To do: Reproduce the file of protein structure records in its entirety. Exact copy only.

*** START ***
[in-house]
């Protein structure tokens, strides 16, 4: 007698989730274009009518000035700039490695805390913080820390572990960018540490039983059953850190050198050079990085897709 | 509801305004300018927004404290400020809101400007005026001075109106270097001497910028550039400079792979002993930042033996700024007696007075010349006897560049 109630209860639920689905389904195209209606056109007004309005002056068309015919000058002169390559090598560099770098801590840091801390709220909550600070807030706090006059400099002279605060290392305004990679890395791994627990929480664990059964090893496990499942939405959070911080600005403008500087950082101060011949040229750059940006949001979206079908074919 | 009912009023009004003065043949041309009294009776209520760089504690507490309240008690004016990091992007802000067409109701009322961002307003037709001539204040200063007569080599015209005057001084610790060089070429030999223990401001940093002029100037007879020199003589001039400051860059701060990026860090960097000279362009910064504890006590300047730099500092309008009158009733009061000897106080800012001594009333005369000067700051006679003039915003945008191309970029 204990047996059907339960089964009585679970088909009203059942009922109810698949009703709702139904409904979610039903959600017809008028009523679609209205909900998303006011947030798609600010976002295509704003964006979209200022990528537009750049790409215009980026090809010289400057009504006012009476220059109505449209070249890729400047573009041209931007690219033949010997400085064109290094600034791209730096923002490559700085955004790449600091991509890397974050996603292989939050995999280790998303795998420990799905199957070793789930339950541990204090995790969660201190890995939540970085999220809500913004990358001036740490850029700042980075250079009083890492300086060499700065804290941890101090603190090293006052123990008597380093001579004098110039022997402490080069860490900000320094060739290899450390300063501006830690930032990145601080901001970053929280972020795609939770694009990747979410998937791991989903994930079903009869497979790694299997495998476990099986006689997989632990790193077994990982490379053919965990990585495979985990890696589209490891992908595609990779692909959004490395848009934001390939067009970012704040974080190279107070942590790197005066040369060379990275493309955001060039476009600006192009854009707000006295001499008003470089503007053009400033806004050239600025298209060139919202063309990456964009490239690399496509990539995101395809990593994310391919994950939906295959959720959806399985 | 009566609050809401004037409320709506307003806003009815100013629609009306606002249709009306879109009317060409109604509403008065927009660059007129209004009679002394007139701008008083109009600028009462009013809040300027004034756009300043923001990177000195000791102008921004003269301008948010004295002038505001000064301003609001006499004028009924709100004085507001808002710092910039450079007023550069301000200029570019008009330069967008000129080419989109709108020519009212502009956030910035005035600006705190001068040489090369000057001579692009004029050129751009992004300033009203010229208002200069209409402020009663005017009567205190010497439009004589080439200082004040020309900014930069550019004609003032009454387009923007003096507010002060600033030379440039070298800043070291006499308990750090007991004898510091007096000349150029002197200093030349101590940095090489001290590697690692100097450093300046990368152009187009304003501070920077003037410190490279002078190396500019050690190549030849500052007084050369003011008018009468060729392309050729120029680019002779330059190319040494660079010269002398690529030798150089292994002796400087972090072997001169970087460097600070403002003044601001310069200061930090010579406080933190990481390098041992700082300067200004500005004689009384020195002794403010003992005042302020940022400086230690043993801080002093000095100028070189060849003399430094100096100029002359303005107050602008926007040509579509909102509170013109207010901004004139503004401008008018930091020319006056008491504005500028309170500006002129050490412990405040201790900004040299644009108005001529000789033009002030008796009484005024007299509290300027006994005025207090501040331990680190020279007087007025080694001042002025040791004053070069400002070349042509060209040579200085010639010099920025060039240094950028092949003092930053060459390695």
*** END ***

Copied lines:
[in-house]
């Protein structure tokens, strides 16, 4: 007698989730274009009518000035700039490695805390913080820390572990960018540490039983059953850190050198050079990085897709 | 509801305004300018927004404290400020809101400007005026001075109106270097001497910028550039400079792979002993930042033996700024007696007075010349006897560049 109630209860639920689905389904195209209606056109007004309005002056068309015919000058002169390559090598560099770098801590840091801390709220909550600070807030706090006059400099002279605060290392305004990679890395791994627990929480664990059964090893496990499942939405959070911080600005403008500087950082101060011949040229750059940006949001979206079908074919 | 009912009023009004003065043949041309009294009776209520760089504690507490309240008690004016990091992007802000067409109701009322961002307003037709001539204040200063007569080599015209005057001084610790060089070429030999223990401001940093002029100037007879020199003589001039400051860059701060990026860090960097000279362009910064504890006590300047730099500092309008009158009733009061000897106080800012001594009333005369000067700051006679003039915003945008191309970029 204990047996059907339960089964009585679970088909009203059942009922109810698949009703709702139904409904979610039903959600017809008028009523679609209205909900998303006011947030798609600010976002295509704003964006979209200022990528537009750049790409215009980026090809010289400057009504006012009476220059109505449209070249890729400047573009041209931007690219033949010997400085064109290094600034791209730096923002490559700085955004790449600091991509890397974050996603292989939050995999280790998303795998420990799905199957070793789930339950541990204090995790969660201190890995939540970085999220809500913004990358001036740490850029700042980075250079009083890492300086060499700065804290941890101090603190090293006052123990008597380093001579004098110039022997402490080069860490900000320094060739290899450390300063501006830690930032990145601080901001970053929280972020795609939770694009990747979410998937791991989903994930079903009869497979790694299997495998476990099986006689997989632990790193077994990982490379053919965990990585495979985990890696589209490891992908595609990779692909959004490395848009934001390939067009970012704040974080190279107070942590790197005066040369060379990275493309955001060039476009600006192009854009707000006295001499008003470089503007053009400033806004050239600025298209060139919202063309990456964009490239690399496509990539995101395809990593994310391919994950939906295959959720959806399985 | 009566609050809401004037409320709506307003806003009815100013629609009306606002249709009306879109009317060409109604509403008065927009660059007129209004009679002394007139701008008083109009600028009462009013809040300027004034756009300043923001990177000195000791102008921004003269301008948010004295002038505001000064301003609001006499004028009924709100004085507001808002710092910039450079007023550069301000200029570019008009330069967008000129080419989109709108020519009212502009956030910035005035600006705190001068040489090369000057001579692009004029050129751009992004300033009203010229208002200069209409402020009663005017009567205190010497439009004589080439200082004040020309900014930069550019004609003032009454387009923007003096507010002060600033030379440039070298800043070291006499308990750090007991004898510091007096000349150029002197200093030349101590940095090489001290590697690692100097450093300046990368152009187009304003501070920077003037410190490279002078190396500019050690190549030849500052007084050369003011008018009468060729392309050729120029680019002779330059190319040494660079010269002398690529030798150089292994002796400087972090072997001169970087460097600070403002003044601001310069200061930090010579406080933190990481390098041992700082300067200004500005004689009384020195002794403010003992005042302020940022400086230690043993801080002093000095100028070189060849003399430094100096100029002359303005107050602008926007040509579509909102509170013109207010901004004139503004401008008018930091020319006056008491504005500028309170500006002129050490412990405040201790900004040299644009108005001529000789033009002030008796009484005024007299509290300027006994005025207090501040331990680190020279007087007025080694001042002025040791004053070069400002070349042509060209040579200085010639010099920025060039240094950028092949003092930053060459390695």